In Kenya, Mexico, nuns discover the need to coordinate resources for care of the elderly
WASHINGTON, DC — Congregations of women religious around the world can feel overwhelmed with the care needed by older sisters, but often the resources taken for granted in developed countries don’t even exist in other countries.
For example, while congregations around the world provide their elder sisters with access to spiritual care, only 11% of nuns in Kenya have facilities with ramps and no free medical equipment is available.
In some countries, nuns don’t even talk about the problems of their aging members.
Georgetown University’s Center for Applied Apostolate Research is engaged in a global research partnership to identify the needs of communities of Catholic sisters in caring for their elderly and infirm sisters in Kenya, Uganda, in Zambia, Ghana, Nigeria, Mexico and the United States. states. The researchers found that, in many cases, the nuns did not realize that other congregations were facing the same problems as them.
Some of the researchers spoke to a small group in Washington in June.
Each religious community has “suffered the impact of the aging process – alone,” said Sister Brenda Hernandez, a member of the Daughters of the Immaculate Mary of Guadalupe in Mexico City who participated in research for the CARA project. “We lack facilities, we lack assistance” as well as trained caregivers and money to support aging sisters.
Sister Bibiana Ngundo, a member of the Little Sisters of St. Francis who does research at the Catholic University of Eastern Africa in Nairobi, Kenya, has made similar findings that show African sisters don’t talk about aging .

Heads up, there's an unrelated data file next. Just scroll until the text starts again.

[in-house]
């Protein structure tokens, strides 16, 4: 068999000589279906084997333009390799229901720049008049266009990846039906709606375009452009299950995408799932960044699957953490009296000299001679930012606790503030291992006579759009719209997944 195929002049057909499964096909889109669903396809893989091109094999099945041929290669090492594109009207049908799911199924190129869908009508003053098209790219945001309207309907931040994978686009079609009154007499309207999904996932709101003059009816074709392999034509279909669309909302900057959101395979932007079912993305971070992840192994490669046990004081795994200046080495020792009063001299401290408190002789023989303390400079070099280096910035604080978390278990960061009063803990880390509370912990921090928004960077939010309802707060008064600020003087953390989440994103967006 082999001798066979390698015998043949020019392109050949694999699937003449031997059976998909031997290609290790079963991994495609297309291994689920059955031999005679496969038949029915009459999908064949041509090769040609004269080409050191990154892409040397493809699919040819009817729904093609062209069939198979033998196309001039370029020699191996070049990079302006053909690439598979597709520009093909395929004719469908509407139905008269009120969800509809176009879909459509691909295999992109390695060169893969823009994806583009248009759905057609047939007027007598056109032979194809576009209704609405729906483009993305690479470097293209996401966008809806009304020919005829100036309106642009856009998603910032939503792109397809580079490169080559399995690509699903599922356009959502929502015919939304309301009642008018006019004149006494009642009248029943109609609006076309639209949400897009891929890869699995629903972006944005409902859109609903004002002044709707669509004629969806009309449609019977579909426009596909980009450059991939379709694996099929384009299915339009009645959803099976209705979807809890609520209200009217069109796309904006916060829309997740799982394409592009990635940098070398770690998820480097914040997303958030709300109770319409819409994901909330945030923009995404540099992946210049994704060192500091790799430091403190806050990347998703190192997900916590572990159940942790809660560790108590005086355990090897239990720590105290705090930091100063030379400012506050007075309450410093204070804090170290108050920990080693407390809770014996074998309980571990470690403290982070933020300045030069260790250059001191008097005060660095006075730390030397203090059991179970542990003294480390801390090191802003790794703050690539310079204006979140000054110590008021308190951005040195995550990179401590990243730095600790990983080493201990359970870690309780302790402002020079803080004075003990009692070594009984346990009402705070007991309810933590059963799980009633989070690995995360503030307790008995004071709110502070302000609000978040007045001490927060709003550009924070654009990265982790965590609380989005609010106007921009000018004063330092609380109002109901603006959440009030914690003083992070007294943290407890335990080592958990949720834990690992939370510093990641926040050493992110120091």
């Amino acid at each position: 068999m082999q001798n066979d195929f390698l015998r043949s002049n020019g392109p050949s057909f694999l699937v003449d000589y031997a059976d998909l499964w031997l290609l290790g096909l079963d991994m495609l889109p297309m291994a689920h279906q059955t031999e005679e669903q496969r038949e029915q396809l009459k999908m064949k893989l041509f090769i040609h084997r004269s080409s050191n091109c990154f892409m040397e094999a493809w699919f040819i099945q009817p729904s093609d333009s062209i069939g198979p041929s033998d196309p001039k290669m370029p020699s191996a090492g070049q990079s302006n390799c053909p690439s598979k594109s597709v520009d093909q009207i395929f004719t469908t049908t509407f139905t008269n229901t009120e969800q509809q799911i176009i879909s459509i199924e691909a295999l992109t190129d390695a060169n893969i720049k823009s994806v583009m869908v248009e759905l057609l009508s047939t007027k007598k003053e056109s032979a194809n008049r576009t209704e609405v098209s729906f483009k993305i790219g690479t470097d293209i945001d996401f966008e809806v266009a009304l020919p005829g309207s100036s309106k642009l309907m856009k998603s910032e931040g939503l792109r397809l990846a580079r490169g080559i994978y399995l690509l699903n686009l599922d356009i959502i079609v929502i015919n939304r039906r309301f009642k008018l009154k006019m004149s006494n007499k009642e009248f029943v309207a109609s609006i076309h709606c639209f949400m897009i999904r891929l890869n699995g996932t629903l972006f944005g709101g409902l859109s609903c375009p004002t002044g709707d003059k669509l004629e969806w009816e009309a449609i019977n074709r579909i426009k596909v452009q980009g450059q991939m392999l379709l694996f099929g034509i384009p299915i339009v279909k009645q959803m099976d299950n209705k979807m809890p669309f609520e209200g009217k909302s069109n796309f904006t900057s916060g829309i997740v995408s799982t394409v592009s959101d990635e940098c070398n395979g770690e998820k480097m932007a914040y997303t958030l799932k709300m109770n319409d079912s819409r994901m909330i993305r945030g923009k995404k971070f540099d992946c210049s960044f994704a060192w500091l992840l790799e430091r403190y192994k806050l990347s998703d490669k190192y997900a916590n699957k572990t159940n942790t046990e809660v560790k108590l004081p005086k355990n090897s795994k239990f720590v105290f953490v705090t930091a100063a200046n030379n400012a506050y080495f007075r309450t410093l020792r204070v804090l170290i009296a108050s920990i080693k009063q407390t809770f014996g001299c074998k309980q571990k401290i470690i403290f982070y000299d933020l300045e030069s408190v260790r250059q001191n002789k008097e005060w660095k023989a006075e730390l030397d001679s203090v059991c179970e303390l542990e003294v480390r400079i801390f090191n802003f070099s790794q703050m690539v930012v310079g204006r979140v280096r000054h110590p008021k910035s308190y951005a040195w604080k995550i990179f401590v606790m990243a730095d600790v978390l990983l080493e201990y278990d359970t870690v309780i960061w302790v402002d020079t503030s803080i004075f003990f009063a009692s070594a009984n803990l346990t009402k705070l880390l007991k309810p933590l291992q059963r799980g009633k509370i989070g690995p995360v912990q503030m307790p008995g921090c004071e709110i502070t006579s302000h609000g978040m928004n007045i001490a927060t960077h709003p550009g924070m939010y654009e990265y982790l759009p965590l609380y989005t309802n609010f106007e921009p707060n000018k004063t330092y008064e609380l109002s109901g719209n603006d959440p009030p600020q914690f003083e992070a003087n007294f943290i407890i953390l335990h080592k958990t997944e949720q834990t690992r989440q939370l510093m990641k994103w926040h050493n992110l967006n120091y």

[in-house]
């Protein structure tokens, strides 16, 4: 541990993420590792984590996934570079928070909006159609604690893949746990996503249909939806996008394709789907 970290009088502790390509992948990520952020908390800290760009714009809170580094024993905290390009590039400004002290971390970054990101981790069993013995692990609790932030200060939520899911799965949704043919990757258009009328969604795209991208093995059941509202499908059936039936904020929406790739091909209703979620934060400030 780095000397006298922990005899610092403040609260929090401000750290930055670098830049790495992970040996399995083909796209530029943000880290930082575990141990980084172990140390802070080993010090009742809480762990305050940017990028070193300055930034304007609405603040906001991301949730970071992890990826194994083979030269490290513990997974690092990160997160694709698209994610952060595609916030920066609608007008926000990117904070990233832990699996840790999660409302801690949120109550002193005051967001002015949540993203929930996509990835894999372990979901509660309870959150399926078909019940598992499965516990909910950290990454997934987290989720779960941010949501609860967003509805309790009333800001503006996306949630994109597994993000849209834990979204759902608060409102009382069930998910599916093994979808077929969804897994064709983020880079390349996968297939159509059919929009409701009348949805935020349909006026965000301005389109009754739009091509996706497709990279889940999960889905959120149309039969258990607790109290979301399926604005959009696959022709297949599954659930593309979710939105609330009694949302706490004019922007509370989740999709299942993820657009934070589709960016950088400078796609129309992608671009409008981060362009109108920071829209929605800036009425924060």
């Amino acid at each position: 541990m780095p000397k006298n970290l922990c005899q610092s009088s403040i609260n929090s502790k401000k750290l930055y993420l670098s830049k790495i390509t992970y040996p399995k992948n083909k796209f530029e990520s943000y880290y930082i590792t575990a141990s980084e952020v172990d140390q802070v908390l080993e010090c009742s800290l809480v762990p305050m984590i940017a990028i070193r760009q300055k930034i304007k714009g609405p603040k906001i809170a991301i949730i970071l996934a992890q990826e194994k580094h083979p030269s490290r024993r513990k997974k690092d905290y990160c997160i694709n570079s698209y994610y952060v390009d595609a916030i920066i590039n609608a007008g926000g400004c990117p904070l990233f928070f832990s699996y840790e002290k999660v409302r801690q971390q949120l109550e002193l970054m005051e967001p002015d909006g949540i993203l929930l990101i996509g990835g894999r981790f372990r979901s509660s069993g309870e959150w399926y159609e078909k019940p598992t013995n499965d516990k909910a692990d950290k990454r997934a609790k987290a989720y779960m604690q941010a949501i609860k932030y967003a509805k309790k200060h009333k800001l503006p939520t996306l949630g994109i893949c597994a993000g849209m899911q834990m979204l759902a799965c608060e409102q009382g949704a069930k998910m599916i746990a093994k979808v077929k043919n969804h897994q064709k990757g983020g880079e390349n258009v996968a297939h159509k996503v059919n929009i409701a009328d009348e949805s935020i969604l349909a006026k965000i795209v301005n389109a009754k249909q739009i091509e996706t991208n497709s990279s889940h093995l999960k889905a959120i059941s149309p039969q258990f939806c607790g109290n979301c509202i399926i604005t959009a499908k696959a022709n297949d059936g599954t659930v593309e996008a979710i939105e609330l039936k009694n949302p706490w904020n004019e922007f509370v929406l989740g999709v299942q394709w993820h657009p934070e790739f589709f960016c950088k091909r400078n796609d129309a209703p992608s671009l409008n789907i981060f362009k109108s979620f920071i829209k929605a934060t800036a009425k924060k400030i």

“The sisters who were placed in a home for the aged were never prepared,” she said, and one even refused, saying, “No, if I go , I die”.
“Sisters need to be prepared in their 40s, 50s and 60s,” she said, stressing that religious congregations need to talk about aging.
Assumption Sister Candida Mukundi, who works on research with Ngundo, spoke of the challenge of lack of homes for aging sisters and said congregations could help each other by working together.
“Each congregation took care of its own sisters,” she said, and while participating in the research, members of different orders learned that they could share their problems with each other.
She and her colleagues spoke to members of 57 religious congregations in Kenya. One of the first things they did was train religious superiors on how to complete the Google Forms survey.
At the 12th Triennial Conference on Religious Women’s History at the Cushwa Center at the University of Notre Dame in late June, Mukundi and others involved in the project presented some of their research.
Mukundi said the results were “a wake-up call for congregations in Kenya to become more aggressive in vocation recruitment, vocation sustainability, preparation for old age, keeping abreast of the signs of time in terms of apostolates and care for the elderly sisters”.
She said the nuns hoped to share resources and secure funds for a central physical structure for the aging sisters to live in holistic community life. This would facilitate, among other things, the offer of services for geriatric experts.
It would also help ease the stress on the sisters.
“I am old and weak, but sometimes I have to carry water to wash myself in a bucket because there are no showers,” an aging nun told them during the survey.